Evidently, no one disagrees! I suppose I have been beating around the bush long enough. Let's talk about _The Museum at Purgatory_. First, I have to say that the book is simply beautiful, and it's an unusual size. The cover is navy blue with gold-embossed lettering, and an intriguing nearly three-dimensional collage and there is this very subtle screen-back design in the background. My first question for you is about that "e." The lettering of the title, subtitle, and byline are all serif caps - with larger initial caps at the start of all the words in the title. But smack in the middle of the word "museum" is this e that's lower case, sans serif, and italic. I've been trying to decide if that's a sly "e" or a shy "e." I'd love to know about the design process that led up to it.
Nick Bantock (purgatory) Tue 4 Apr 00 16:43
How did I arrive at a lower case e? I wanted something within the title to step out of the norm. At first I considered putting non-english language marks over or under some letters. But they all felt too contrived. So we started playing with each letter, one at a time, to see which one wanted to be different. And I confess, I can't say I was surprised when it turned out to be the independently minded e. It made both an internal and external sense to me. I should elaborate on that last, throw away, remark. I put my life into my art, so when that art signposts a course of action (whether it be leading to the next pencil mark, or which friend to phone), I try to take notice. Don't get me wrong, this isn't some big metaphysical secret, it's more of a quiet listening and watching to find out what I'm telling myrself to do. That's the nature of creativity as far as I'm concered. Duende isn't alway loud and dramatic, sometimes it's a mere half-whisper.
Linda Castellani (castle) Tue 4 Apr 00 23:27
What a lovely word. I confess that I had to look it up: "The ability to attract others through personal magnetism and charm. [Spanish dialectal charm, from Spanish ghost.]" I'm torn between -asking the next question I was planning to ask before I saw your response; -wondering how a word meaning "ghost" could come to mean what it does today -asking you about those signposts and if you could give an example of something in one of your books that evolved that way; -commenting that some people never even know that there is a quiet little voice inside, and therefore miss what comes from listening to it; and -wondering what time your muse shows up? That last might seem like an odd question, but I ask because I noticed that my muse tends to show up right at 11PM and she sticks around until 3AM. I'm guessing yours shows up at 7AM? Does she stay all day? Perhaps they are all odd questions. Make of them what you will; answer all or none, as you choose. And don't worry - we will get back to "Museum" - it's far too intriguing a subject to let it go too long.
Nick Bantock (purgatory) Wed 5 Apr 00 15:23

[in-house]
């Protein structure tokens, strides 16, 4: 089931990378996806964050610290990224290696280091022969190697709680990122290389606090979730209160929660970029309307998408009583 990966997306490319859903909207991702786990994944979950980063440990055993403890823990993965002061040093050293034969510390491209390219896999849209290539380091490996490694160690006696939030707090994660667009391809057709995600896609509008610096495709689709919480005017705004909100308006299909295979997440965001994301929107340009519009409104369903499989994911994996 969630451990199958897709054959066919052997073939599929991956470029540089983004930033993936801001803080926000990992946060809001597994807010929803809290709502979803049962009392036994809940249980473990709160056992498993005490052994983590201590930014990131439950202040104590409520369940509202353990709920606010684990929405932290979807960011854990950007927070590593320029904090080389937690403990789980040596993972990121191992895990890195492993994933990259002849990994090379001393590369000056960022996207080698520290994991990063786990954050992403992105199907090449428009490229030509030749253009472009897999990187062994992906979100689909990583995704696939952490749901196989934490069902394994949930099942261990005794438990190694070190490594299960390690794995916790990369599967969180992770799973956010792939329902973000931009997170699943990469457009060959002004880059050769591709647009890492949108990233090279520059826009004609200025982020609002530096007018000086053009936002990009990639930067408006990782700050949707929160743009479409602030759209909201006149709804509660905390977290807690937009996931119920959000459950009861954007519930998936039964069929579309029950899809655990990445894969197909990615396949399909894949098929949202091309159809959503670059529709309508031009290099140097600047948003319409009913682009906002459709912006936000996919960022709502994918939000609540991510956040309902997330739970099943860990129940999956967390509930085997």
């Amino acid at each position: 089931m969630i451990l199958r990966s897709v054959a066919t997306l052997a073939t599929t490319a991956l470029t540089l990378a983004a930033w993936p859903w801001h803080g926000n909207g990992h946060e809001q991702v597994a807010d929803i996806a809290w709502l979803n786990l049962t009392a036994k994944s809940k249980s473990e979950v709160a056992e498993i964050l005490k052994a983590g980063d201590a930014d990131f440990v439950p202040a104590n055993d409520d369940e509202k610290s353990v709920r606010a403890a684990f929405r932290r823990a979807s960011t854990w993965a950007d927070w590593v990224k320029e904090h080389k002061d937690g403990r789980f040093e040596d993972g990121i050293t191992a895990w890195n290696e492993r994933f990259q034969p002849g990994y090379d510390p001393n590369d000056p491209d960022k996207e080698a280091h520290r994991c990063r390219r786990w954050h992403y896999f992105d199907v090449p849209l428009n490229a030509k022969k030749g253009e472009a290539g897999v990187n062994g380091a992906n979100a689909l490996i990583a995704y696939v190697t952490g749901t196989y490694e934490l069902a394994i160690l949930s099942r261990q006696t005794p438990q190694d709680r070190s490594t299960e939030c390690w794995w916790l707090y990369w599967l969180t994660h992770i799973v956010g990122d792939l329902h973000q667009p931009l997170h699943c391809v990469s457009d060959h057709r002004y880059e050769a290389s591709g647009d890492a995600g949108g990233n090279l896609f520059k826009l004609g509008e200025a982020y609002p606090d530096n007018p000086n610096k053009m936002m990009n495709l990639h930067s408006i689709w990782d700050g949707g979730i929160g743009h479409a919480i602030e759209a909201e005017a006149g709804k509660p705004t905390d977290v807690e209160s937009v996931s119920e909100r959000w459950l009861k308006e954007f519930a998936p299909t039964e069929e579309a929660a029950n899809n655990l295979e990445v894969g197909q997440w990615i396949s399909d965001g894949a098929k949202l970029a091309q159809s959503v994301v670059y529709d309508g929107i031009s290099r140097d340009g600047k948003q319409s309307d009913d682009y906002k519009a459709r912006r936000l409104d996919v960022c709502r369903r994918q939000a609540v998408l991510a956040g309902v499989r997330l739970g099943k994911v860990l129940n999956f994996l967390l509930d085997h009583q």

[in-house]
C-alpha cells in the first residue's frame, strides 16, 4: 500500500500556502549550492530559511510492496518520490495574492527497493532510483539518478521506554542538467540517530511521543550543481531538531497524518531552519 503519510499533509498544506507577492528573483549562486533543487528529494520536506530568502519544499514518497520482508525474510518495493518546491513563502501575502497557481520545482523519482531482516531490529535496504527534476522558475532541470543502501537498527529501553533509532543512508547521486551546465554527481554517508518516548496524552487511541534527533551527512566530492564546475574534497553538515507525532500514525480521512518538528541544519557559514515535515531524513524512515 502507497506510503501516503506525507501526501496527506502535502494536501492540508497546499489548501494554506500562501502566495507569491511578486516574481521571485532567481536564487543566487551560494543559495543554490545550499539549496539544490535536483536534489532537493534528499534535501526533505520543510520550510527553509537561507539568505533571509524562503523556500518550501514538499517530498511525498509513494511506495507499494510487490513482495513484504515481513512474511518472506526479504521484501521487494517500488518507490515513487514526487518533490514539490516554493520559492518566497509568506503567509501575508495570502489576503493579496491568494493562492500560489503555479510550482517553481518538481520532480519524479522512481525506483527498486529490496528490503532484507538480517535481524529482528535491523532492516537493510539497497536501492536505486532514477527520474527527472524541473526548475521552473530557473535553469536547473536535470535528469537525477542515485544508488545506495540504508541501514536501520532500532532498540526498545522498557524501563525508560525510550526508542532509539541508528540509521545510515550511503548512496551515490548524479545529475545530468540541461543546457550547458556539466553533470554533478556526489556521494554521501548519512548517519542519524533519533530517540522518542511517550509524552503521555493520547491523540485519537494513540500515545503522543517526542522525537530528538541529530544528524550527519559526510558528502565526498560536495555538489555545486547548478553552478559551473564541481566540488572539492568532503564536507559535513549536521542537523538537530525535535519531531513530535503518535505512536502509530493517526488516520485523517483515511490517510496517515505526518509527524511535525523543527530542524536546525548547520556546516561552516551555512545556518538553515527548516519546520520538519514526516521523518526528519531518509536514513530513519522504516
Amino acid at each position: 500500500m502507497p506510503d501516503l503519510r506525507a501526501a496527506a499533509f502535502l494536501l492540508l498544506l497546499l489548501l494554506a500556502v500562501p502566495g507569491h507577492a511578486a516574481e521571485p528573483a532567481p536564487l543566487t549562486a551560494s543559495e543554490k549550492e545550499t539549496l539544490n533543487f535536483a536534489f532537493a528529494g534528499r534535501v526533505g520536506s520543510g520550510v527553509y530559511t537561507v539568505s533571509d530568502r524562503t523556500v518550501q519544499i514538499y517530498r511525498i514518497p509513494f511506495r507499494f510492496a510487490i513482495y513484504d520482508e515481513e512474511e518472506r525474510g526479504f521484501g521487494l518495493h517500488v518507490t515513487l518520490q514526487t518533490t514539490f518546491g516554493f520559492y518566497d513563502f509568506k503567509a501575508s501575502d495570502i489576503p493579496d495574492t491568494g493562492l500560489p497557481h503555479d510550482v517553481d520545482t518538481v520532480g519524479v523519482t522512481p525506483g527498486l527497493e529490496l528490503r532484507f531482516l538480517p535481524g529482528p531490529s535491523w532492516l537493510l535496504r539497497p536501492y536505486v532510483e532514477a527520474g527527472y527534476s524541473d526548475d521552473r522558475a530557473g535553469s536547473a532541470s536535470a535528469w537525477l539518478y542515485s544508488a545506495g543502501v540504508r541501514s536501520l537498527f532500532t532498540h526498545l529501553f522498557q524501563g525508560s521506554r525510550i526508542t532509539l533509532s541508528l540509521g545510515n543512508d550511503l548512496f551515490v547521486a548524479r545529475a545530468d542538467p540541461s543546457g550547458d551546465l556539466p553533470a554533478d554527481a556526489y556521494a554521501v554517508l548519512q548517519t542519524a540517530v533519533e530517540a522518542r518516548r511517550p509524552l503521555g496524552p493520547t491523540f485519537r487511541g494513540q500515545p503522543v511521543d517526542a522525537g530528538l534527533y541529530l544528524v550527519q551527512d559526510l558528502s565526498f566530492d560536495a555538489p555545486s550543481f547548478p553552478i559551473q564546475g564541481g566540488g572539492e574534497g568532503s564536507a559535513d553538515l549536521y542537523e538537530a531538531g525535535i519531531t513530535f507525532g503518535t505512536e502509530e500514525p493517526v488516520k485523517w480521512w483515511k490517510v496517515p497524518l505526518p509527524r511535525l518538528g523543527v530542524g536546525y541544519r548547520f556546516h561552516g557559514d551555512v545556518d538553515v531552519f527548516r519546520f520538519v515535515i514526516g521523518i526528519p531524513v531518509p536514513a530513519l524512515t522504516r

The definition of Duende that you came accross is close but too literal to give true meaning. In 'The Forgetting Room' I made duende the heart of the story. Here's too quotes from the book: The duende is a power. The duende is of the earth...the dark sounds, a struggle not a concept. The duende is not in the throat, it surges up from the soles of the feet. It is of blood, of ancient culture, of creative action. It calls one out. Garcia Lorca The second quote comes from a poet I invented for the purpose: Duende is silent, near-by, a pregnant, and overwhelming power...it is death, life, and fate...the consummation of risk and knowledge. Made visible it is huge, potent, patient, but less tolerant than anything the human will can grasp. Duende ia a sweet bliss that will infiltrate the bloodstream like toxin. Simone And to answer the other half of your question, here a simple example of a signposts from the same book. The main character's name is Armon Hurt. His grandfather's name was Hurtago, but Armon's father shortened the name to Hurt as a statement of disillusionment. At the end of the story Armon chooses to revert to his grandfathers name. Only when I wrote the name down for the final time did I see that it bacame 'hurt ago'. Armon lets go his fears and I (through him) am telling myself to do the same. I think the 'little voice' is there all the time (read Hillman's, The Soul's Code) there's just too much internal and external static to hear it properly unless we go out of our way to listen. And a lot of the time we'd rather wallow than take up the challenge.
Linda Castellani (castle) Wed 5 Apr 00 19:05
I think I like your use of the word better than the definition I found. _The Forgetting Room_ is next on my list, after I finish _The Venetian's Wife_, and I don't want to get off on a tangent about it, right now, so it's back to _The Museum at Purgatory_ for the moment. This book makes me reluctant to turn the page until I have examined each page in depth, afraid I will miss some delicious bit of whimsey. That was true even of the copyright page! Will you please explain the dedication, "To the anarchists, the angels, and everyone who has ever encouraged me?"